Production grade React applications that scale. The world’s leading companies use Next.js by Vercel to build static and dynamic websites and web applications.

I started playing with Next as my first option since taking content from Ghost and serving on a customized React frontend is pretty straightforward and you can get a working prototype in a matter of hours or even minutes if you already know the framework itself.

The first prototype was working pretty well and it was fast since the build task generated all the static pages upfront, ready to be served by a web server. But there was still something I didn't like: the optimized images plugin requires that the app is served from a running Next instance, so not that static anymore.

This requires a hosting supporting Node.js and makes part of the efforts of building the static version of the content upfront useless. Sure, Vercel (the company behind Next) has a cloud service to host Next (and other frameworks) on an optimized platform with a dedicated CDN (Content Delivery Network) and all the usual things you want for a top quality service, but this means that I also need to serve Ghost on a public service to let the image optimizer get the original content.

Instead of having to serve Ghost alone now I have two different services to manage... red light. This surely is a nice option for a bigger project, maybe for a big client, but for my little tiny newborn website is an overkill.


The Fastest Frontend Framework for Headless CMS’s
Gatsby is a React-based open source framework with performance, scalability and security built-in. Collaborate, build and deploy 1000x faster with Gatsby Cloud.

I already played with Gatsby a few months ago for a proof of concept project of a headless e-commerce platform (more about that on another post), and I loved it, so building a prototype with it should not be that difficult.

I started again with a new Gatsby project, added the Ghost source (there is an official plugin for that) and played a littte bit with the theme.  Again, in a matter of a few hours I had a working prototype with a nice looking theme and the content served from Ghost. This time the build also generated every possible optimized version of every image so that it can be served in the most appropriate variant for each client. That means that the same image could be served as a jpg, png, webp or other format depending on the browser the user is using. Sure a top feature to get the best speed results, with the only drawback of taking up more disk space, but this is not a problem for me due to the fact that the site is very small at this stage.

I was quite impressed by the prototype performance and quality but... the internal links inside a Ghost post still refers to the Ghost URL, and the HTML structure of the content is deeply linked to the CSS classes of the Ghost content blocks. To be clear this is not a bug or a Gatsby defect (and also Next has the same problem), it is related to the Ghost API and its data structure.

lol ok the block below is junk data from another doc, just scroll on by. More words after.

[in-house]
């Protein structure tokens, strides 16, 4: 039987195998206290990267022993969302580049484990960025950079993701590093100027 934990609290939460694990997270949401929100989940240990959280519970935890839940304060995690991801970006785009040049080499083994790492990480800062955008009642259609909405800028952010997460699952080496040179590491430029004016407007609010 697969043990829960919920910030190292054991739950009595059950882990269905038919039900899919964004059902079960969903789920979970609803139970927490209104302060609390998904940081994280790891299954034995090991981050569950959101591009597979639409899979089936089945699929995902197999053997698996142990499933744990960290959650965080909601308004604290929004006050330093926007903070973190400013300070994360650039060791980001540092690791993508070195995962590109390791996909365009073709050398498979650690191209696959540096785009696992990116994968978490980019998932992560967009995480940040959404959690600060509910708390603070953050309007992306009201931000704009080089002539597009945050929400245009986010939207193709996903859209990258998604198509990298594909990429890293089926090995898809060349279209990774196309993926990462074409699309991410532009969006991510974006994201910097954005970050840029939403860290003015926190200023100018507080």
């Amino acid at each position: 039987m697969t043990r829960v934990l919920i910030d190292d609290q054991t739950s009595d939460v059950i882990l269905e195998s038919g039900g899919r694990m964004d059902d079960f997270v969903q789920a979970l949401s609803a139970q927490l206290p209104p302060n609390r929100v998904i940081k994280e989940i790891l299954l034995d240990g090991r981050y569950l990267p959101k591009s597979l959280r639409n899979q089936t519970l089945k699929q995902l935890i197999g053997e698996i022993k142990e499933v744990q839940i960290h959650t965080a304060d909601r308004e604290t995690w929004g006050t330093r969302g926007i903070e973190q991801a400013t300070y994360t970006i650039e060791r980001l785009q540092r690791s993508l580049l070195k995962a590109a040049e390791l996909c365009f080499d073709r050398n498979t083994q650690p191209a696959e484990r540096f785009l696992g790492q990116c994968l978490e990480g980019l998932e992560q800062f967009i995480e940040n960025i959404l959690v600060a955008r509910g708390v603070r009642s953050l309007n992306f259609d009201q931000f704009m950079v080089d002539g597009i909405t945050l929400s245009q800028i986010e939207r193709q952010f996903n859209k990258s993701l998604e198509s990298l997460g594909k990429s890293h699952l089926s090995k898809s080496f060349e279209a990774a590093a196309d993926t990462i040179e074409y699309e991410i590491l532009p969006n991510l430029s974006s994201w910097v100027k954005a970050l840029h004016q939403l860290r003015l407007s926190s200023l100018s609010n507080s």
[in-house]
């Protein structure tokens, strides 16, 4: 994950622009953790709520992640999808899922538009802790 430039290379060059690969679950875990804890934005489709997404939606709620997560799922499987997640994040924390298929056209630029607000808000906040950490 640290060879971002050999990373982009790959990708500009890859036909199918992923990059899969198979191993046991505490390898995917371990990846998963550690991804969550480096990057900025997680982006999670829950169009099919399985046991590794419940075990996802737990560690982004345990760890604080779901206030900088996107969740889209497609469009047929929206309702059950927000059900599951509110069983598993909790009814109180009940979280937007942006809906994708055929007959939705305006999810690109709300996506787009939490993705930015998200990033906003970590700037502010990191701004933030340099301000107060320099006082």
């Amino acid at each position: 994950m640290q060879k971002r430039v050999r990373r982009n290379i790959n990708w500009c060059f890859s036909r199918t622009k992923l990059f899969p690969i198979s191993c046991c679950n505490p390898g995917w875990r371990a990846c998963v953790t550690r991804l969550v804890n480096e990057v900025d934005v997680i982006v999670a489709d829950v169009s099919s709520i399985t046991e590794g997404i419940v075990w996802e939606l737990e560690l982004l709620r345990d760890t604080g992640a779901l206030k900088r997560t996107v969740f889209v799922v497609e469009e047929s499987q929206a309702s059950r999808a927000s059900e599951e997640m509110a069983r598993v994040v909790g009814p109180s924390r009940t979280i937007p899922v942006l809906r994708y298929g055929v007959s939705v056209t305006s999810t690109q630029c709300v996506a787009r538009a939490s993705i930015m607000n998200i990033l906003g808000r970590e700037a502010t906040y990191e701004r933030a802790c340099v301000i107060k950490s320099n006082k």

The URL problem is not a difficult one to solve, since there is another plugin to handle this and rewrite to the correct addresses, but the HTML structure and CSS classes require me to rewrite the entire Ghost theme inside Gatsby. This is a one-time task, ok, but maybe it can create problems with future updates of Ghost and it also has the side effect of generating two different outputs of the same content, the Ghost preview based on the Ghost theme in use, and the final output based on the website styles.

We were so close to the target...

Using Gatsby is still an option but it requires more effort than expected for now, so yellow light, lets see if there is another option left.

Fried Chicken's Ghost Static Site Generator

GitHub - Fried-Chicken/ghost-static-site-generator: Generate a static site from ghost and deploy using a CI
Generate a static site from ghost and deploy using a CI - GitHub - Fried-Chicken/ghost-static-site-generator: Generate a static site from ghost and deploy using a CI

Ok, so lets try to keep it even simple and start with the easiest possible solution, we'll build a static version of the Ghost site using the Ghost Static Site Generator (gssg) open source tool.

gssg is a node.js command line utility that uses wget to save all the pages it can reach from the home URL of your Ghost site and process every page with some filters to replace urls and optimize images and dependencies. In its simplicity it does what it promises, that is, it generates a static version of the Ghost site inside a local folder that can be uploaded to your preferred hosting service and be served without external dependencies.

Since it does what I need, to get started with this site it is the easiest tool to use and the quickest solution to my needs, so... green light on it!

Next steps

Now that I have all that I need to get started, the next step is to start making content to share with you, so see you soon with the next article and if you want to get in touch with me, have a look at the contact page on how to contact me.